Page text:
Mesa author

Arizona native Kelli Donley-Williams has penned four books with ties to Arizona. She is available for consultations at Red Mountain Library. (Kelli Donley-Williams/Submitted)

Mesa author Kelli Donley-Williams, who works in public health, recalled a jog in rural Mozambique a few years ago. 

“I had a parade of children running after me, wondering what in the world I was doing,” she said. 

“I had an iPod at the time and I stopped and pulled out my ear buds and let them listen to the music for a few minutes while I caught my breath. They were delighted.”

The Arizona native, the current Writer in Residence at Mesa Public Library, has a trove of real-life experiences to draw from for her writing. She is available through April for consultations and events at the Red Mountain Branch.

“The world is a big, magical place,” she said. “If you have the ability to go travel, don’t stay at your hotel. If you can, find a way to share a meal with people who live where you are visiting. 

“Be curious, generous and kind. In my experience, this returns to you ten-fold.”

From 2003-2008, Donley-Williams worked in international health, developing and implementing health programming for women and children in Bolivia, Mexico, Mozambique and Nicaragua. 

Earlier, she was an agroforestry Peace Corps volunteer in Cameroon, which made her change course from journalism to public health. 

Her bachelor of science degree in journalism from Northern Arizona University was followed by a graduate degree in public health from University of Arizona.

“At 23, I had health projects in Africa, South America, Central America, and the US that I was responsible for. I had the opportunity to travel to each of these and spend a good bit of time working at the project sites,” she said. 

“I didn’t realize at the time how much this would influence my life. I wasn’t yet publishing, but once I sat down to write, I knew I had to include rich cultural details I’d learned through these travels,” she added.

Her first novel, Under the Same Moon, alternates its setting between a Mozambiquan village and Arizona with a story of a kidnapped girl faced with a life-changing decision.

Basket Baby, set in Bolivia, revolves around a mysterious baby left in a basket on the front porch of an American woman’s house while Counting Coup features a protagonist who stumbles upon a stack of old letters that tells of wrongdoings at the Indian school system.

Her newest book, Desert Divide, alternates between a ranch in the high desert of southeastern Arizona and Mexico City and solves a mystery of a dead young woman found in the desert.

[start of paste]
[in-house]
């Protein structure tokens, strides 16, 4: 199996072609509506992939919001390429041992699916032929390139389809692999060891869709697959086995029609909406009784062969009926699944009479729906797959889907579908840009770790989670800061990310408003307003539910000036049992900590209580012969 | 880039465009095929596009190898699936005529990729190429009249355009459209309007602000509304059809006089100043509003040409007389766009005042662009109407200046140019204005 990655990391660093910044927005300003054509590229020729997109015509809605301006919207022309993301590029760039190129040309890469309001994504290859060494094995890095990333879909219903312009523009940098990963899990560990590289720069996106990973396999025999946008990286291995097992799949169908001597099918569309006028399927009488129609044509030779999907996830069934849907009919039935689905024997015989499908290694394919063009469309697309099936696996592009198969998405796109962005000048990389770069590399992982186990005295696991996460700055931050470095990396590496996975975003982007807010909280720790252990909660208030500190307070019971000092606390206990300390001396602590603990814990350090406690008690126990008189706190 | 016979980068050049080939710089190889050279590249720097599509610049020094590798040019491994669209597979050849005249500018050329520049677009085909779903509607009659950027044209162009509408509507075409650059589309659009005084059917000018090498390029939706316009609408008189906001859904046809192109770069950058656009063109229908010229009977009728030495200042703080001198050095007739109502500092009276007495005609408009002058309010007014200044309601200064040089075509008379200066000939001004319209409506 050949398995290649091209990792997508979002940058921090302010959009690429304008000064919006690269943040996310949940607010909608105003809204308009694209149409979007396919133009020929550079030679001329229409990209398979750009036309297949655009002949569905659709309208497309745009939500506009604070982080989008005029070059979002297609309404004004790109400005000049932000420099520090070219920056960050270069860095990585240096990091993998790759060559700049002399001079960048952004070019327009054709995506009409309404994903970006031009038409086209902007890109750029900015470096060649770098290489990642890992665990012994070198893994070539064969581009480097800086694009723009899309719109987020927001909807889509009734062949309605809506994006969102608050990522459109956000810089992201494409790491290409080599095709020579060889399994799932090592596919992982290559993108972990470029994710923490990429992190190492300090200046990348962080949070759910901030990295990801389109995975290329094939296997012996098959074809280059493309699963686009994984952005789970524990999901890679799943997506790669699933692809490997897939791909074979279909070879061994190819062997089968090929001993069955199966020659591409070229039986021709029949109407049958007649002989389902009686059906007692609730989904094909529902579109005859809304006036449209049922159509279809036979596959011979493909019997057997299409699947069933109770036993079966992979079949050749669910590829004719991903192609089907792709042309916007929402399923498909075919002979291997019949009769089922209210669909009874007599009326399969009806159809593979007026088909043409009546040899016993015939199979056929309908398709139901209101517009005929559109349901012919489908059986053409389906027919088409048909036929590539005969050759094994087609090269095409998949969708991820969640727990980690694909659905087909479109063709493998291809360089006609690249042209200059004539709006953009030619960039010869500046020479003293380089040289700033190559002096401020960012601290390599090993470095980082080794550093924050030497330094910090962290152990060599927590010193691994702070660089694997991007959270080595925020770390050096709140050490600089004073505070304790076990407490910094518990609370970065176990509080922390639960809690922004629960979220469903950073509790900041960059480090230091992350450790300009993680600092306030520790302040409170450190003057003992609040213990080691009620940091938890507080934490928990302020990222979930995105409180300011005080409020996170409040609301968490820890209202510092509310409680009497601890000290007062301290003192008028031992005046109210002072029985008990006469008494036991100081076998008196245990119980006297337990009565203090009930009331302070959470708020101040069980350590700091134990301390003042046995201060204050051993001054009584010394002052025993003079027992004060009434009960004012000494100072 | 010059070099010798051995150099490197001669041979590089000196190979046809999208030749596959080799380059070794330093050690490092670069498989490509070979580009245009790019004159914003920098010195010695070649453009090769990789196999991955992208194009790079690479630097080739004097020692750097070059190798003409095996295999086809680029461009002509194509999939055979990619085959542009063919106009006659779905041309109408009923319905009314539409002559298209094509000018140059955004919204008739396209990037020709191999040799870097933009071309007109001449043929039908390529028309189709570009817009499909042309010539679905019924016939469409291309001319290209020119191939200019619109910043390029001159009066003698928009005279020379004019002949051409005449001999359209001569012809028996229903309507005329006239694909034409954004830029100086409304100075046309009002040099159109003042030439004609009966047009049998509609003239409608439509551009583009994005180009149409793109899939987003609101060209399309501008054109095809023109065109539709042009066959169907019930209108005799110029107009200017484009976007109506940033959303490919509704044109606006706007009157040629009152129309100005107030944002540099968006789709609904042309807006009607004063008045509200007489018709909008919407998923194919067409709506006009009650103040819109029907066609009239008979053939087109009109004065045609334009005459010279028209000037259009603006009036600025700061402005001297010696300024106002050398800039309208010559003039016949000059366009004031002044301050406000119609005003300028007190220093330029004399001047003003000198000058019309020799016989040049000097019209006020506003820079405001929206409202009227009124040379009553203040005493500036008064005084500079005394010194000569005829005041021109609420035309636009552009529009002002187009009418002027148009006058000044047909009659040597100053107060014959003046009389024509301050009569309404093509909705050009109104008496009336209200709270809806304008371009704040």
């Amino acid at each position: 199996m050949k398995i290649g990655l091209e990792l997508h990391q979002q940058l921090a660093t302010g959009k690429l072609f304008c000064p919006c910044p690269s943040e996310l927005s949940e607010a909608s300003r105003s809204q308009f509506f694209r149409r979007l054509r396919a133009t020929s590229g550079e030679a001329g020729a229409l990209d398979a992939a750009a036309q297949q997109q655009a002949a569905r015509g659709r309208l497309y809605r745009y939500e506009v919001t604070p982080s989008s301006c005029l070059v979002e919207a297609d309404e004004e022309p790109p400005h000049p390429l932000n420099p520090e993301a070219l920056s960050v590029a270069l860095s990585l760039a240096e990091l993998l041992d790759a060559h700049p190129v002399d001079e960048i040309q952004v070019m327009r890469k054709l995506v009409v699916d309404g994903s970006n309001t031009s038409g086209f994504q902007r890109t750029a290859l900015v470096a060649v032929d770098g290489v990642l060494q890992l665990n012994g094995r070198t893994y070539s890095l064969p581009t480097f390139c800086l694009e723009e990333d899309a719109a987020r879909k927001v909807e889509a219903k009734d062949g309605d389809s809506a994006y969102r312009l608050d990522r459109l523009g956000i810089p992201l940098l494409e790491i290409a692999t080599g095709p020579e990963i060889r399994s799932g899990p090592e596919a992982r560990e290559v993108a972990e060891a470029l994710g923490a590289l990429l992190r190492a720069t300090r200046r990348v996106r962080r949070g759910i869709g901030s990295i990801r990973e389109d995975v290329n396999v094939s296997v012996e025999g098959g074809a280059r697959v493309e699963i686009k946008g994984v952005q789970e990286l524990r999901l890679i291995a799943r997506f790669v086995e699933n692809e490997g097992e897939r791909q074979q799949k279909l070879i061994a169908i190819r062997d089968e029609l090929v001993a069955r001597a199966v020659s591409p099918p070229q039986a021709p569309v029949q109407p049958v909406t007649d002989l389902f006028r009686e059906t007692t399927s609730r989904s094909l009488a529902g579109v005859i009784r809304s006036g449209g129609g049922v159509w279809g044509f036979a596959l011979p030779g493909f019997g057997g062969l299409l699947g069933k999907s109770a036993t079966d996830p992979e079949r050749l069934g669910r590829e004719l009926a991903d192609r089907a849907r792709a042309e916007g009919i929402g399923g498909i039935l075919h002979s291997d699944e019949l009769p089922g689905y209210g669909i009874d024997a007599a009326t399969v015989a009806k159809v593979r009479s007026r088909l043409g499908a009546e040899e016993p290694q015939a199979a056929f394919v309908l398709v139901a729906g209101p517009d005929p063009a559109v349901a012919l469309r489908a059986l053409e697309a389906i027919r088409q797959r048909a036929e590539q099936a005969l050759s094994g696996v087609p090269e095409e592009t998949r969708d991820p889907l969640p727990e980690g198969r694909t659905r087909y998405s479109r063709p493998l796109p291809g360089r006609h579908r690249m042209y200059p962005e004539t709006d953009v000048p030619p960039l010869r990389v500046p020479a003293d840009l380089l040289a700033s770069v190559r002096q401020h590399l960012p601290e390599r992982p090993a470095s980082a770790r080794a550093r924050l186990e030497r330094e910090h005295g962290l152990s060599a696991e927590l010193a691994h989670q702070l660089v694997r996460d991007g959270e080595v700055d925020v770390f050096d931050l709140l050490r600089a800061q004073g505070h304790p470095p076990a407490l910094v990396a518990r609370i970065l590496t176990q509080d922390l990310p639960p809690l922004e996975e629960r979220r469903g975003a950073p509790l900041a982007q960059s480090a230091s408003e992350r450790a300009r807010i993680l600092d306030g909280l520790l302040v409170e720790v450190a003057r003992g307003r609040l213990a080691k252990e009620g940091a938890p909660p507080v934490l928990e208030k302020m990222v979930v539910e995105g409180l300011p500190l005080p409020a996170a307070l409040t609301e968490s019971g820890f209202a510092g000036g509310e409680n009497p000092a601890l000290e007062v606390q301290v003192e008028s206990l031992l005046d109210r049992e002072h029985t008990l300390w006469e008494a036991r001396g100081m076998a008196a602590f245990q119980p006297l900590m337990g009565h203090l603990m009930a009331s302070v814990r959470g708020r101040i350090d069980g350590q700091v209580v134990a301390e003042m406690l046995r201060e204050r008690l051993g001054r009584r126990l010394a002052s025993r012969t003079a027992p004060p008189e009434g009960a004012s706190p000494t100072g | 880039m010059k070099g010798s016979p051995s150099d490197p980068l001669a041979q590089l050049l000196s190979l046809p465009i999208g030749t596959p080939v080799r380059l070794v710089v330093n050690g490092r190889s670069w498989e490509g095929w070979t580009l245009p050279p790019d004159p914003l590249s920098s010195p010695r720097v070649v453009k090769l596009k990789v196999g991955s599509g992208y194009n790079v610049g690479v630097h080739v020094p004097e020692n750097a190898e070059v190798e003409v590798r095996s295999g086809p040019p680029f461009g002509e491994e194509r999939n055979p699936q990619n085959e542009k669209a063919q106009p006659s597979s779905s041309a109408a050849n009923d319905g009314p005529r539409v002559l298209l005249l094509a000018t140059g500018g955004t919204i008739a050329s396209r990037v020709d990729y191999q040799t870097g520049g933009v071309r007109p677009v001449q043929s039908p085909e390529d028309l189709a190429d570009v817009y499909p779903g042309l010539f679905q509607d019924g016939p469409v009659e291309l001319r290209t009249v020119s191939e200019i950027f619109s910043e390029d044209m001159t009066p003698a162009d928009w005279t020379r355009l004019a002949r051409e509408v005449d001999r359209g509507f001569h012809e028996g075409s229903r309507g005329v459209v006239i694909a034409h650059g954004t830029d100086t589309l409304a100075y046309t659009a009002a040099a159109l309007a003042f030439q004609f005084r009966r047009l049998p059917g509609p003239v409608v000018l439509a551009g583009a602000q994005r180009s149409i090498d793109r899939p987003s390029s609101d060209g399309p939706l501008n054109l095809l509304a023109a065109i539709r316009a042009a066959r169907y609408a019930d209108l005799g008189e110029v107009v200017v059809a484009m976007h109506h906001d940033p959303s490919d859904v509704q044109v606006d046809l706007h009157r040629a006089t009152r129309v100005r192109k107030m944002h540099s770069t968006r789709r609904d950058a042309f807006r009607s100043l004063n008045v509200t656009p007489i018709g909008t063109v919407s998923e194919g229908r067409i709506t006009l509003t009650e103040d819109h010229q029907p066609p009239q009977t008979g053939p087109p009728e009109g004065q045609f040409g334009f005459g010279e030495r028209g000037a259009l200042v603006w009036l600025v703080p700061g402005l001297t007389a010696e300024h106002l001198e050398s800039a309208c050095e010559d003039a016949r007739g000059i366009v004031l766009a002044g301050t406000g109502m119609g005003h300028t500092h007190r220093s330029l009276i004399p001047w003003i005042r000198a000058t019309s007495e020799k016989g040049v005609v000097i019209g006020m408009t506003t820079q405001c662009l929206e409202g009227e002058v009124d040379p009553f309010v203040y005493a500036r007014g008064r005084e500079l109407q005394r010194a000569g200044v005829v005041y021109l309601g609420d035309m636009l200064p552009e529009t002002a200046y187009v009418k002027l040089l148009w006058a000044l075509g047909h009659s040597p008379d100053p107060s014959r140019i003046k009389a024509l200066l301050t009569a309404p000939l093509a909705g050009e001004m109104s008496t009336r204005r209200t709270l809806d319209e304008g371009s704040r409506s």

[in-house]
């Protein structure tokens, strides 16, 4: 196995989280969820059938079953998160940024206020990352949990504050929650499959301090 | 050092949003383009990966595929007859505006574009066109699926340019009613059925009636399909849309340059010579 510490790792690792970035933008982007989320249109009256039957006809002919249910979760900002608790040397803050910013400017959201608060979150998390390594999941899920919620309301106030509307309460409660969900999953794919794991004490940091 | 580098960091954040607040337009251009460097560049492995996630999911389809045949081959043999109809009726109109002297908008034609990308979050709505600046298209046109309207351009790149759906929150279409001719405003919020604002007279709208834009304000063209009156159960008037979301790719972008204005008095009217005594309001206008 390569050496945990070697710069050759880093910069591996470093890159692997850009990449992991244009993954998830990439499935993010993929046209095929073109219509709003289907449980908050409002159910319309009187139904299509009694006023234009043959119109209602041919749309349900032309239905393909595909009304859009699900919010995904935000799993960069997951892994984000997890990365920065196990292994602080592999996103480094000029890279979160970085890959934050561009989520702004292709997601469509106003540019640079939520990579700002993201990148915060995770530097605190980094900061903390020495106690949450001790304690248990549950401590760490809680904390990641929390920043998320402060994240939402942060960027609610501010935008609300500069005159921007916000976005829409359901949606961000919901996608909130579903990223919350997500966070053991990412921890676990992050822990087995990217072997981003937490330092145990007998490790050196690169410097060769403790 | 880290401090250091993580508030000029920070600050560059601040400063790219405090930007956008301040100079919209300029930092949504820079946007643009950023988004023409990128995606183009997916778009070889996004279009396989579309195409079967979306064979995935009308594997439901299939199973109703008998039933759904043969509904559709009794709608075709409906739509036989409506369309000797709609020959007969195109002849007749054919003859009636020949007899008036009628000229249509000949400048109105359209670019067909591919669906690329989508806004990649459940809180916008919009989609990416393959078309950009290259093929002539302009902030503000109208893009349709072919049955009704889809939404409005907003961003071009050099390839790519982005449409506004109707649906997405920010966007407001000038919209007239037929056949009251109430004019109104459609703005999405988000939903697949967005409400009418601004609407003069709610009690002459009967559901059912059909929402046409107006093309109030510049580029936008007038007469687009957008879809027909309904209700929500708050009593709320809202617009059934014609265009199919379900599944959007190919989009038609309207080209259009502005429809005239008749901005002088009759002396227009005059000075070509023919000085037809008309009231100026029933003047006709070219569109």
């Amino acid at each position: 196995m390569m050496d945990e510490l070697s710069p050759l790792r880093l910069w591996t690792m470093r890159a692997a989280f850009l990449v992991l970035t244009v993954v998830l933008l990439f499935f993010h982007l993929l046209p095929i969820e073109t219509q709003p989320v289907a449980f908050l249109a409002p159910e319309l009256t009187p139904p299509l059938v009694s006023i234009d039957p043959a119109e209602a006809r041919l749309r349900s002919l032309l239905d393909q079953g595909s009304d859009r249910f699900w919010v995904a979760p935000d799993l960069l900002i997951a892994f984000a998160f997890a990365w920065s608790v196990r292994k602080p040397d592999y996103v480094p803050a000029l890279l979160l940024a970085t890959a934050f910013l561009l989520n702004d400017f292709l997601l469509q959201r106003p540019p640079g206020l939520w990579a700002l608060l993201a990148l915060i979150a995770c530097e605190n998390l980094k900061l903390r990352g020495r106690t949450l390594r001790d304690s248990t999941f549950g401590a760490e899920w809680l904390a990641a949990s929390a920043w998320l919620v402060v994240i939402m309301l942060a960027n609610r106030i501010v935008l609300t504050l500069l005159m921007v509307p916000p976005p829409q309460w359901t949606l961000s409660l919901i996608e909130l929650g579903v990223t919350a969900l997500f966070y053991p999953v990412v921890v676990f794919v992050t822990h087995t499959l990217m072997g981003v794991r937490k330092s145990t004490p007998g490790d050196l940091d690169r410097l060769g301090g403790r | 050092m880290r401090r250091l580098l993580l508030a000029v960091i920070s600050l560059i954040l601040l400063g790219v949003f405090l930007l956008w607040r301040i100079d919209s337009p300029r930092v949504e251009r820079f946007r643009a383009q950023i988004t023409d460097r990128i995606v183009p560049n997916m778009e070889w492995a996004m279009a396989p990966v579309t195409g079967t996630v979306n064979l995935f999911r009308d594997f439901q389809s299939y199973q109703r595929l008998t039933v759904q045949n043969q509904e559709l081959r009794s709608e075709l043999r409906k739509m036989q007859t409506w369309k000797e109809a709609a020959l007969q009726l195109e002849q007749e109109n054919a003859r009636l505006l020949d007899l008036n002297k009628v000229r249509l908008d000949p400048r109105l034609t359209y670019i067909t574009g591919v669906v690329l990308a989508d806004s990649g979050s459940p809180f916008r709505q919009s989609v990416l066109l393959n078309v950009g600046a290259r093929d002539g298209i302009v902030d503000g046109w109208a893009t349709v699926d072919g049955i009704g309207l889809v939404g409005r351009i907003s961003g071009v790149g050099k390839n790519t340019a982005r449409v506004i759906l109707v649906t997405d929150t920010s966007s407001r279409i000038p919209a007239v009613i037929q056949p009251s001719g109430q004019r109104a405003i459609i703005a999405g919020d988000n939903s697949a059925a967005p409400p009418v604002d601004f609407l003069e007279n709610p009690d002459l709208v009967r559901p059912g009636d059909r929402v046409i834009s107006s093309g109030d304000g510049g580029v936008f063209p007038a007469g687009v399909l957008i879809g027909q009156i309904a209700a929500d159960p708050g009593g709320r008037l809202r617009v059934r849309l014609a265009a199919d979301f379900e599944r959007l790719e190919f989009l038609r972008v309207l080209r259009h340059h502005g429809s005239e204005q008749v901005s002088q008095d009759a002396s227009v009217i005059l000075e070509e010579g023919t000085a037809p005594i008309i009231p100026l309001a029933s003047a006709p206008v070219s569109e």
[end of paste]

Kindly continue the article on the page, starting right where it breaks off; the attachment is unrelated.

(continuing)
What unites her books?

“I think the recurring theme of my work is redemption,” Donley-Williams replied. “People make mistakes and can learn from them. 

“I also always have a strong female lead character, and there is always a tie to Arizona. My mom would tell you I also always include a character that could be her – which may or may not be true.”

The author’s reader demographic fits with general or historical fiction readers “who enjoy a good story.” 

These are also her favorite genres to read. 

“I think a writer who earns their stripes spends as much time reading for pleasure and for research as they do writing,” she said.

“When I have the time to sit down and write, time flies by and on a good day, it feels like my higher power is in control and I’m just the method for getting the story on the page,” she said. 

“If you are an athlete, it is the same feeling of being ‘in the zone.’ It is ethereal to look up and realize three hours have gone and you have a new twist or turn to your story on the page and you have no idea where the idea came from,” she added. 

Donley-Williams also serves on the boards for United Food Bank, the Arizona Public Health Association and the Phoenix Modern Quilt Guild. 

She is also a member of the Virginia G. Piper Center for Creative Writing at Arizona State University.

At the end of a busy day, she’s the happiest at her dinner table with husband Jason, she said,  “or just being surrounded by family. 

“Nothing makes me happier than having friends and family around a table for a board game,” she added. “I love being with others who make me laugh and challenge my world view.”

Donley-Williams realizes her good fortune. 

“So much of what I have in life that set me up for success was entirely out of my control,” she said. “I have two parents who still love each other and who provided a great childhood, encouraging us at every step of the way. 

“I had loving grandparents who I learned so much from. I had a great education and was able to attend university. And from there, I had the chance to travel and see the world. I’m exceptionally grateful.”

To sign up for a writing consultation with Kelli Donley-Williams, go to An April 22 workshop is titled “What to say? How to capture your audience with strong dialogue.”

(0) comments

Welcome to the discussion.

Keep it Clean. Please avoid obscene, vulgar, lewd, racist or sexually-oriented language.
Don't Threaten. Threats of harming another person will not be tolerated.
Be Truthful. Don't knowingly lie about anyone or anything.
Be Nice. No racism, sexism or any sort of -ism that is degrading to another person.
Be Proactive. Use the 'Report' link on each comment to let us know of abusive posts.
Share with Us. We'd love to hear eyewitness accounts, the history behind an article.